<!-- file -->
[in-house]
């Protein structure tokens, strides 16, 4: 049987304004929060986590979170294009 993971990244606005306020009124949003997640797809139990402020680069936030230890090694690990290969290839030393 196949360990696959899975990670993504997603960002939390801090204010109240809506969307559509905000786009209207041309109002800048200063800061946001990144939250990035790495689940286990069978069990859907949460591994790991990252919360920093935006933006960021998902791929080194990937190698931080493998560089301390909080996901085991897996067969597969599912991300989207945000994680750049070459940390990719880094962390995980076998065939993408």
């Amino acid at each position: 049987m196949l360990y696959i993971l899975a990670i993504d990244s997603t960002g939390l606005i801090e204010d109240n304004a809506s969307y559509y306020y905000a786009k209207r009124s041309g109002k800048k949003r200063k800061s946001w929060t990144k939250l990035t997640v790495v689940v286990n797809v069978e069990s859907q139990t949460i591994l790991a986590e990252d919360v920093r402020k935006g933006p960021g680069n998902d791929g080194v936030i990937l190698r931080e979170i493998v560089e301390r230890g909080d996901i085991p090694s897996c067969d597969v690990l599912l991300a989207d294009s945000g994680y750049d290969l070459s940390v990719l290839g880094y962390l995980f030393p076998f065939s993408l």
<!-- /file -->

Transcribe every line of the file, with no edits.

[in-house]
């Protein structure tokens, strides 16, 4: 049987304004929060986590979170294009 993971990244606005306020009124949003997640797809139990402020680069936030230890090694690990290969290839030393 196949360990696959899975990670993504997603960002939390801090204010109240809506969307559509905000786009209207041309109002800048200063800061946001990144939250990035790495689940286990069978069990859907949460591994790991990252919360920093935006933006960021998902791929080194990937190698931080493998560089301390909080996901085991897996067969597969599912991300989207945000994680750049070459940390990719880094962390995980076998065939993408």
């Amino acid at each position: 049987m196949l360990y696959i993971l899975a990670i993504d990244s997603t960002g939390l606005i801090e204010d109240n304004a809506s969307y559509y306020y905000a786009k209207r009124s041309g109002k800048k949003r200063k800061s946001w929060t990144k939250l990035t997640v790495v689940v286990n797809v069978e069990s859907q139990t949460i591994l790991a986590e990252d919360v920093r402020k935006g933006p960021g680069n998902d791929g080194v936030i990937l190698r931080e979170i493998v560089e301390r230890g909080d996901i085991p090694s897996c067969d597969v690990l599912l991300a989207d294009s945000g994680y750049d290969l070459s940390v990719l290839g880094y962390l995980f030393p076998f065939s993408l």